Rendition for WikiLeaks’ Assange?

This video is called The Wikileaks Documentary — Full Version.

WikiLeaks founder Assange faces “real risk” of rendition to US, torture and death: here.

Why feminists and the left must defend Julian Assange: here.

How Much Did Lawyer for WikiLeaks Accusers Help CIA In Torture Rendition? Here.

John Pilger, Truthout: “The attacks on WikiLeaks and its founder, Julian Assange, are a response to an information revolution that threatens old power orders in politics and journalism. The incitement to murder trumpeted by public figures in the United States, together with attempts by the Obama administration to corrupt the law and send Assange to a hell-hole prison for the rest of his life, are the reactions of a rapacious system exposed as never before”: here.

US embassy cables: Turkey used as base to transport terrorism suspects: here.

17 thoughts on “Rendition for WikiLeaks’ Assange?

  1. WikiLeaks gives $15,000 to soldier’s defense fund

    Agence France-Presse

    PDI, First Posted 10:53:00 01/14/2011

    WASHINGTON–A legal defense fund for the US soldier suspected of leaking secret US documents to WikiLeaks said Thursday it has received a 15,000 dollars contribution from the website.

    US Army private Bradley Manning, 23, has been held in a military brig in Virginia since July on suspicion of leaking secret US military documents and State Department cables to WikiLeaks.

    WikiLeaks has repeatedly said it does not know whether Manning was the source of the documents but has pledged to help with his defense.

    The Bradley Manning Support Network said in a statement on Thursday published at that WikiLeaks had transferred 15,100 dollars on Monday to the legal trust account of Manning’s attorney.

    “In light of WikiLeaks’ current fiscal challenges — due in large part to the shameful actions of Visa, MasterCard and PayPal in cutting off services to WikiLeaks at the behest of the US government — the Bradley Manning Support Network commends WikiLeaks for their contribution at this time,” it said.

    “This donation from WikiLeaks is vital to our efforts to ensure Bradley receives a fair, open trial,” said Support Fund founder and steering committee member Mike Gogulski.

    The group said the WikiLeaks contribution brings the total funds raised and transferred to Bradley’s civilian legal defense team to over 100,000 dollars, just short of the 115,000 dollars needed “to mount a vigorous defense.”

    “We have seen an enormous outpouring of support internationally, in donations as well as volunteers,” said Jeff Paterson, another steering committee member for the Bradley Manning Support Network.

    “Internationally, people are speaking out against the unjust imprisonment of Bradley Manning, who is for all intents accused of acting out of moral conviction,” Paterson said.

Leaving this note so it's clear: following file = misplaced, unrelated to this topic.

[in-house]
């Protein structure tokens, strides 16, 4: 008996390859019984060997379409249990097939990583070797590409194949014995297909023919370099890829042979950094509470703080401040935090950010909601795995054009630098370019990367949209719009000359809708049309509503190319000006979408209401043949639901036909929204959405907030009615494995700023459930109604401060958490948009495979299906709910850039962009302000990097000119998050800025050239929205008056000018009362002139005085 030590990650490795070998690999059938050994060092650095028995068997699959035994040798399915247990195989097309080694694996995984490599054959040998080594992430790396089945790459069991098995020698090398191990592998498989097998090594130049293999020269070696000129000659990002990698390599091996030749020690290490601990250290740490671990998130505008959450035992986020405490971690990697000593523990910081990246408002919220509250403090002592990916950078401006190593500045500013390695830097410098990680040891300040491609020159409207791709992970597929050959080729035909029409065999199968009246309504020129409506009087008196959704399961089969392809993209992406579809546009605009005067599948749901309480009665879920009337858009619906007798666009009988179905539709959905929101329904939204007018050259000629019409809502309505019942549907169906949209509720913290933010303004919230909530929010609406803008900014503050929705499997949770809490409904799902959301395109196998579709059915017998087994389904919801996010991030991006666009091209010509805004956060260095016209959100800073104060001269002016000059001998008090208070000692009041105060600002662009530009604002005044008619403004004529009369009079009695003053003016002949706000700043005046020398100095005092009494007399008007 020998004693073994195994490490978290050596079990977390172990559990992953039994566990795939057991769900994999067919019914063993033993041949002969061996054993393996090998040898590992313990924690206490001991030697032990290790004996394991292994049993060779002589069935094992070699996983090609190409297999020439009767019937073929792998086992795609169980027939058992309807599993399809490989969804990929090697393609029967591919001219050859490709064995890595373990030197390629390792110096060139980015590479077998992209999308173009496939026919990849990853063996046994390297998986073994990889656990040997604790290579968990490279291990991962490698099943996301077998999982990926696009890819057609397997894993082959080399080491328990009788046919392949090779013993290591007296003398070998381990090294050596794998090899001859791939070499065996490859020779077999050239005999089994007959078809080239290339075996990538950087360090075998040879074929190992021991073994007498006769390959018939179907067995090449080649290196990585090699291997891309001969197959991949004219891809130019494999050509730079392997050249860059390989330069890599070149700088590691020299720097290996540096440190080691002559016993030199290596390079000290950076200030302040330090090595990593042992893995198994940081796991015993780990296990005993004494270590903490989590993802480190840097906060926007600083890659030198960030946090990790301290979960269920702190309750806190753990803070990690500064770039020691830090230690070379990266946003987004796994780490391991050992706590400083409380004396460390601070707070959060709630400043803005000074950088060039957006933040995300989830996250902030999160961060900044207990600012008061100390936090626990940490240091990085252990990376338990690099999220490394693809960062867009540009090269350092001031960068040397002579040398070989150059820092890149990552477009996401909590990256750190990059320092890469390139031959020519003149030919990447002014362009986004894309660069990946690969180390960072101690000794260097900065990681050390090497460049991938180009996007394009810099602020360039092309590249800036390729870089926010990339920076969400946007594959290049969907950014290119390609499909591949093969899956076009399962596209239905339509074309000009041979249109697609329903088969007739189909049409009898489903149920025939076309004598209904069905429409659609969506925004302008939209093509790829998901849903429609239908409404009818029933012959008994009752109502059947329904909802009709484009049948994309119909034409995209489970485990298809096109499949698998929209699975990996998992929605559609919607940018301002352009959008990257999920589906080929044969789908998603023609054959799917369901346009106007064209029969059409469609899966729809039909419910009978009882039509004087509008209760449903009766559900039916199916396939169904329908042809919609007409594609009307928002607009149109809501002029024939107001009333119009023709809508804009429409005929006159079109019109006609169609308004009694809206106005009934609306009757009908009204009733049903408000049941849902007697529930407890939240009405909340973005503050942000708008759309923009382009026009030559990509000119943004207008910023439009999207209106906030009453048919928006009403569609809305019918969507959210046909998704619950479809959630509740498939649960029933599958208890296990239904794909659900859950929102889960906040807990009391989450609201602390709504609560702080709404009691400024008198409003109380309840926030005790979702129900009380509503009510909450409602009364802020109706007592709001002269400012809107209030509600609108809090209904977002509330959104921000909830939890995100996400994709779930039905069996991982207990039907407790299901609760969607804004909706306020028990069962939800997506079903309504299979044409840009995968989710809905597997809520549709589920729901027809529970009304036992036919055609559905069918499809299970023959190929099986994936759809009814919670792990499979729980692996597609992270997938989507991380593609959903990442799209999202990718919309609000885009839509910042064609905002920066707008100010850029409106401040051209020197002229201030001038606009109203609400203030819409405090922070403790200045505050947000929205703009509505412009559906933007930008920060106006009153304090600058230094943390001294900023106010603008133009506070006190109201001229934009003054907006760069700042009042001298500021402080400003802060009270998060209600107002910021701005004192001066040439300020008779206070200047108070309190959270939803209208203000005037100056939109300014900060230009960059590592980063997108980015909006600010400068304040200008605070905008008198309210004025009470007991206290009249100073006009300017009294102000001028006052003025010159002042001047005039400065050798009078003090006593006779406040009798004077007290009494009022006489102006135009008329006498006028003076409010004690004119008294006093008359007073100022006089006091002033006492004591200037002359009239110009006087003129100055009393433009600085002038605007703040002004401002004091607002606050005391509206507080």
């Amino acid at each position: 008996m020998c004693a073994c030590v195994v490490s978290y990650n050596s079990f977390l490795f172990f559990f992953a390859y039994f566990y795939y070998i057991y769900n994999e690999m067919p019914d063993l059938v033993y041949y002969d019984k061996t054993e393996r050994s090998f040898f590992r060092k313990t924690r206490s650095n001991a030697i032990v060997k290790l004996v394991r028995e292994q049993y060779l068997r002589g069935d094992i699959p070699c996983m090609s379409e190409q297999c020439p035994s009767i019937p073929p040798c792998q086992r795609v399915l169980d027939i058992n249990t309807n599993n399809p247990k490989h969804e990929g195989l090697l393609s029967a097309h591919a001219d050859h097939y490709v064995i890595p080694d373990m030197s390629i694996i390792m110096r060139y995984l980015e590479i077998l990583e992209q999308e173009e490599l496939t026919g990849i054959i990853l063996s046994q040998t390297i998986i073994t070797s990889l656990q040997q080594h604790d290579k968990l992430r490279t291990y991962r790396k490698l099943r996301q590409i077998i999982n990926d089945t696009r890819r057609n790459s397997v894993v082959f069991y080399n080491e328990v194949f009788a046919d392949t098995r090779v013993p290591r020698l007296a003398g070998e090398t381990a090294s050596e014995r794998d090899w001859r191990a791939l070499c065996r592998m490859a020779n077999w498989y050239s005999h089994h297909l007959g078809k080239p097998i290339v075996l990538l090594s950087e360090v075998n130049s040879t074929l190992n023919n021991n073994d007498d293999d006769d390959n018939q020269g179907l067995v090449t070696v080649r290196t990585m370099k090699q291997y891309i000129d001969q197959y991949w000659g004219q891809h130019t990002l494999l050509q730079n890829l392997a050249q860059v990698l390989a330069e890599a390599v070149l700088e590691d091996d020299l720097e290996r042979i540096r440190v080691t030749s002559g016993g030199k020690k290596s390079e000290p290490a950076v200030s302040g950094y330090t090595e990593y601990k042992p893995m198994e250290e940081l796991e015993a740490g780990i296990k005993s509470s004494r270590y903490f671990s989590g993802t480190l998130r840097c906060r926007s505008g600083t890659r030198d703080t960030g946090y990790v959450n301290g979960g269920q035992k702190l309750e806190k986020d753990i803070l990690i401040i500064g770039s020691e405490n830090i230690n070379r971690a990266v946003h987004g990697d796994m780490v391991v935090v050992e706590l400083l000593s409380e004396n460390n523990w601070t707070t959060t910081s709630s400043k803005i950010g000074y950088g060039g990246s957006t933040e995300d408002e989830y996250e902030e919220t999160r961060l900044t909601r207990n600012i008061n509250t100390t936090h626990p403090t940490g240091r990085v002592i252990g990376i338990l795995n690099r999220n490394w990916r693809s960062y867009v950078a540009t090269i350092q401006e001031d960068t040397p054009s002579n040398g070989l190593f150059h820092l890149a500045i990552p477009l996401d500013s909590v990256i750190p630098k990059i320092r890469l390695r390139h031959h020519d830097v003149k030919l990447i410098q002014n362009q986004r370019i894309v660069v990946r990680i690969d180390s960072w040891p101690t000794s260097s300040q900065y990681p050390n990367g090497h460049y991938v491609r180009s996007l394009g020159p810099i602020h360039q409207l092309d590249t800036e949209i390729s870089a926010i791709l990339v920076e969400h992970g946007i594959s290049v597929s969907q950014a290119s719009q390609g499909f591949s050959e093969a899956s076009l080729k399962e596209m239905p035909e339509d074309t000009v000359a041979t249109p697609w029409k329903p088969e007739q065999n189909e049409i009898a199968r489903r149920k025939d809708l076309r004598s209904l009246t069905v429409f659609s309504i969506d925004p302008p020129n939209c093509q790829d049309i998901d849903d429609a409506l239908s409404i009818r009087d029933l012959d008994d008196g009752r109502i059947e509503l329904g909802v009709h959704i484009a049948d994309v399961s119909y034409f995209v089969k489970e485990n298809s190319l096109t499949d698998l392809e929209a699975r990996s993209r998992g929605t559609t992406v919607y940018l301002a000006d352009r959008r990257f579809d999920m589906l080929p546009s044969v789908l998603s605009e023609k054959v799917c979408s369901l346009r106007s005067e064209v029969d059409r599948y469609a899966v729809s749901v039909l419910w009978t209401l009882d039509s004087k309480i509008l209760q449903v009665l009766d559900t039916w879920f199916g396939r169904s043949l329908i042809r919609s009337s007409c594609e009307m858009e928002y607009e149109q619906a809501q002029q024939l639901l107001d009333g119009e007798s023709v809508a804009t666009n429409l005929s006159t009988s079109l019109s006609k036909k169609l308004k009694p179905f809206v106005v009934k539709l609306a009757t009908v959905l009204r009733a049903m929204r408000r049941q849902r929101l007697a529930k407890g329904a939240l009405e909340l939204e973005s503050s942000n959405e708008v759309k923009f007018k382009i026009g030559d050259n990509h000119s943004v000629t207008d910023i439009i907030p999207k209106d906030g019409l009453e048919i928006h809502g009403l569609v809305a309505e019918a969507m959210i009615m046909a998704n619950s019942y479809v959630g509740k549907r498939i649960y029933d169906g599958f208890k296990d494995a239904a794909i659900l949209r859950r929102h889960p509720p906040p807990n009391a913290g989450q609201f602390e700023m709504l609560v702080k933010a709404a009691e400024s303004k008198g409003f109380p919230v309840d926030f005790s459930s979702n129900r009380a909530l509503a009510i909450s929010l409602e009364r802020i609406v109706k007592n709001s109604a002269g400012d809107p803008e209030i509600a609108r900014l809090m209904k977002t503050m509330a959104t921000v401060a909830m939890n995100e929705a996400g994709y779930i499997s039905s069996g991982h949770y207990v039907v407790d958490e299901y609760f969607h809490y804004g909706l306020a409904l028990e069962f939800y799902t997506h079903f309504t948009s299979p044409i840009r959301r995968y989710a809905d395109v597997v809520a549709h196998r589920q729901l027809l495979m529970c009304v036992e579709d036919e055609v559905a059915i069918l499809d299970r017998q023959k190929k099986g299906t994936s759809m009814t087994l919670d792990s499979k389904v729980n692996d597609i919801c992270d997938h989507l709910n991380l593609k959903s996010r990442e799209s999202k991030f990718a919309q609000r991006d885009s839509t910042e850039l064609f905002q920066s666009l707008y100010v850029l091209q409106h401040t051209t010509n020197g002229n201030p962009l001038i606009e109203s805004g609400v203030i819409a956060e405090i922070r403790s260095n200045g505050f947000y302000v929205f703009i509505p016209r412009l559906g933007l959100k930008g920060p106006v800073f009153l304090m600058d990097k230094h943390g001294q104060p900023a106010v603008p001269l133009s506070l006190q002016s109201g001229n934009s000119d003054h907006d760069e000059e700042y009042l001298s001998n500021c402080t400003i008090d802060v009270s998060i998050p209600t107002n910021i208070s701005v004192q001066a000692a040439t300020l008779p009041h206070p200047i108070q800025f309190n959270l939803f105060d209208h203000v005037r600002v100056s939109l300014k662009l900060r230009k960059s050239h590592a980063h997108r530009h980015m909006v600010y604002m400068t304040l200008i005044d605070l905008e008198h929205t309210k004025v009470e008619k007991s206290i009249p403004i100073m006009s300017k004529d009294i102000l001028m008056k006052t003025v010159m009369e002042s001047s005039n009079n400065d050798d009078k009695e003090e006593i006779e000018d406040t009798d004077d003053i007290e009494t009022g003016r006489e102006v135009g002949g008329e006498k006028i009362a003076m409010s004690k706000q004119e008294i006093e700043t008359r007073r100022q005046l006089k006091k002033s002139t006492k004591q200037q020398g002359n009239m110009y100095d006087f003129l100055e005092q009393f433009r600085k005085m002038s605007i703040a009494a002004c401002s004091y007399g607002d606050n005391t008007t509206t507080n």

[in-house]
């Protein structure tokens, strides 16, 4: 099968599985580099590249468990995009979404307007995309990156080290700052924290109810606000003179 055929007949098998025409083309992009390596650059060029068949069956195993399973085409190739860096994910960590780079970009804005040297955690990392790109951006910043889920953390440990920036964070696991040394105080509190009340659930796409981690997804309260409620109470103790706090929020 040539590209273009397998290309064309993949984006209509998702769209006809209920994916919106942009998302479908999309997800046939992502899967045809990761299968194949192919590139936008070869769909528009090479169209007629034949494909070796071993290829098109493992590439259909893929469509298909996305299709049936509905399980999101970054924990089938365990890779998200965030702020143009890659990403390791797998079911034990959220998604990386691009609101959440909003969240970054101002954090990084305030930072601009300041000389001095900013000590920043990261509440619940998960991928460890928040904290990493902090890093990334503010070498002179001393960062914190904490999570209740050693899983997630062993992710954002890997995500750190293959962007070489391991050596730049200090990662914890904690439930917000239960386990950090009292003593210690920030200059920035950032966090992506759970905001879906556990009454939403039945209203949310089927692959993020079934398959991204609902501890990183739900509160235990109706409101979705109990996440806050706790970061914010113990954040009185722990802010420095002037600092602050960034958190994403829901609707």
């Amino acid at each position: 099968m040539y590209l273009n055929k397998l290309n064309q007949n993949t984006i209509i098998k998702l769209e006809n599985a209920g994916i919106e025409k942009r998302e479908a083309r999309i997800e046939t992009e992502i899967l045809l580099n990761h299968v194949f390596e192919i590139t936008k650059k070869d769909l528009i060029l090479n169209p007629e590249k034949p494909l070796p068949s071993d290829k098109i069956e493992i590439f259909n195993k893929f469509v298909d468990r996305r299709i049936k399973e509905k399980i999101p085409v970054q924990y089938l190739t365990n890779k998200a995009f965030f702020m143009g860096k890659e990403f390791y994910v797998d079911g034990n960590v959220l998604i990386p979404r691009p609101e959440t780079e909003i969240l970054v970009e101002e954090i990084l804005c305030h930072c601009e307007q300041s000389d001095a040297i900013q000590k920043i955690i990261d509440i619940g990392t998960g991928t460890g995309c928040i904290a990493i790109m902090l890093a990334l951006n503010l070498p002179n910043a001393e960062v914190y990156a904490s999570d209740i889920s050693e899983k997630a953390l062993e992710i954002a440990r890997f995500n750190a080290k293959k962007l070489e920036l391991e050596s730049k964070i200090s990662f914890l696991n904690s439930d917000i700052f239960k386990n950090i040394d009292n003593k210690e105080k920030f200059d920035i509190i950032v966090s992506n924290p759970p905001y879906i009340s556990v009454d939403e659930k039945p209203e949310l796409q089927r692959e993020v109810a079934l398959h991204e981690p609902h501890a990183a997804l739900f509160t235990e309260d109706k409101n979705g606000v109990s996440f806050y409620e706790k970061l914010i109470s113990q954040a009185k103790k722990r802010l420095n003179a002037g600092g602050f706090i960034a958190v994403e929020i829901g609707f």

Manning, who worked as a low-ranking army intelligence analyst in Iraq, was arrested in May and later transferred to the US Marine Corps base at Quantico in Virginia.

    US authorities have yet to say when he will be put on trial on charges of violating federal criminal and military law, including transmitting classified information to a third party.

    If found guilty, Manning faces up to 52 years in prison.

    WikiLeaks founder Julian Assange said Thursday that he believes the United States is trying to use Manning to build a case against him, but denied ever having heard of the soldier before his name appeared in media reports.

    “Cracking Bradley Manning is the first step,” Assange said. “The aim clearly is to break him and force a confession that he somehow conspired with me to harm the national security of the United States.”


  2. Turkey allowed US ‘extraordinary rendition’: WikiLeaks

    The US secret services used Turkey as a base to transport “terrorism” suspects as part of its extraordinary rendition programme, German daily Die Welt reported Monday citing a WikiLeaks cable.

    Some 24 CIA flights landed at Incirlik airport in southern Turkey between 2002 and 2006 with the knowledge of the Turkish military, according to a cable from the US embassy in Ankara dated June 8, 2006, the paper said.

    “The Turkish military has since 2002 allowed us to use Incirlik as a refuelling stop for prisoner transport flights from ‘Operation Fundamental Justice’, but revoked permission in February this year,” said the cable, referring to the rendition programme.

    Die Welt published excerpts from the cable in German.

    On June 14, 2006, a spokesman for Turkey’s foreign ministry, Namik Tan, told reporters: “The Turkish government and state never played a part (in the secret transfers) … and never will.”

    Turkey had just been named in a Council of Europe report listing it among 14 European countries that colluded in or tolerated the covert transporting of prisoners.

    WikiLeaks has obtained some 250,000 US diplomatic cables and handed them to five major news organisations: the New York Times, Der Spiegel, the Guardian, El Pais and Le Monde.

    To date, 2,444 have been published on the whistleblowing website but the Ankara cable is not yet among them.

    Die Welt said it had secured access to the complete cable dump, in cooperation with Norwegian daily Aftenposten, which is also putting them out independently.

    US intelligence services used secret rendition flights in the aftermath of the September 11 attacks to transfer “war on terror” suspects to third countries for interrogation, where many said they were imprisoned and tortured.

    © 2010 AFP


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